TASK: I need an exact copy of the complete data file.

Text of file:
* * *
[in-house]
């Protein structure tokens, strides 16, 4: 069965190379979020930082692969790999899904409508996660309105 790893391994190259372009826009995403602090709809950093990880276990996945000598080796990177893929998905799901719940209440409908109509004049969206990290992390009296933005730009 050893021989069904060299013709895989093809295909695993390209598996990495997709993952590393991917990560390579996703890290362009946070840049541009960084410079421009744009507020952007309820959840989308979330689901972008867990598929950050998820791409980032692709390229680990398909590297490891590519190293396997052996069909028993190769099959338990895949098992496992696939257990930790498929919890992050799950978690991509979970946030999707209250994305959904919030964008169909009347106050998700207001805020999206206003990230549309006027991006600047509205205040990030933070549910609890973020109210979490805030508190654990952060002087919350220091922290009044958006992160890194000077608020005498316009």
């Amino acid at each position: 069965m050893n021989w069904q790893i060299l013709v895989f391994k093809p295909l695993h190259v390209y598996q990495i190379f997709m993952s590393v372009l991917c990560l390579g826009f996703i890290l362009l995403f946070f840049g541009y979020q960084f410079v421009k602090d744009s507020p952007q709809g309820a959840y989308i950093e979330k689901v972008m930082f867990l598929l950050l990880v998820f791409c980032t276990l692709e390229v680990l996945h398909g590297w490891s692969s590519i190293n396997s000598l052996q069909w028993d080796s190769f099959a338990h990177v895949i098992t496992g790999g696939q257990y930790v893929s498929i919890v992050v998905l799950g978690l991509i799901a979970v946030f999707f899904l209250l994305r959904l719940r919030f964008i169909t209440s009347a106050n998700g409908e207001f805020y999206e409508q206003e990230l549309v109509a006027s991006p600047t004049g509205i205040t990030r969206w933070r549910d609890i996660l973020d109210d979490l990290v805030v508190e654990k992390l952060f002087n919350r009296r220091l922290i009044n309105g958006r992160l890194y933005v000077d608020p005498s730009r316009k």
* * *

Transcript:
[in-house]
């Protein structure tokens, strides 16, 4: 069965190379979020930082692969790999899904409508996660309105 790893391994190259372009826009995403602090709809950093990880276990996945000598080796990177893929998905799901719940209440409908109509004049969206990290992390009296933005730009 050893021989069904060299013709895989093809295909695993390209598996990495997709993952590393991917990560390579996703890290362009946070840049541009960084410079421009744009507020952007309820959840989308979330689901972008867990598929950050998820791409980032692709390229680990398909590297490891590519190293396997052996069909028993190769099959338990895949098992496992696939257990930790498929919890992050799950978690991509979970946030999707209250994305959904919030964008169909009347106050998700207001805020999206206003990230549309006027991006600047509205205040990030933070549910609890973020109210979490805030508190654990952060002087919350220091922290009044958006992160890194000077608020005498316009």
């Amino acid at each position: 069965m050893n021989w069904q790893i060299l013709v895989f391994k093809p295909l695993h190259v390209y598996q990495i190379f997709m993952s590393v372009l991917c990560l390579g826009f996703i890290l362009l995403f946070f840049g541009y979020q960084f410079v421009k602090d744009s507020p952007q709809g309820a959840y989308i950093e979330k689901v972008m930082f867990l598929l950050l990880v998820f791409c980032t276990l692709e390229v680990l996945h398909g590297w490891s692969s590519i190293n396997s000598l052996q069909w028993d080796s190769f099959a338990h990177v895949i098992t496992g790999g696939q257990y930790v893929s498929i919890v992050v998905l799950g978690l991509i799901a979970v946030f999707f899904l209250l994305r959904l719940r919030f964008i169909t209440s009347a106050n998700g409908e207001f805020y999206e409508q206003e990230l549309v109509a006027s991006p600047t004049g509205i205040t990030r969206w933070r549910d609890i996660l973020d109210d979490l990290v805030v508190e654990k992390l952060f002087n919350r009296r220091l922290i009044n309105g958006r992160l890194y933005v000077d608020p005498s730009r316009k």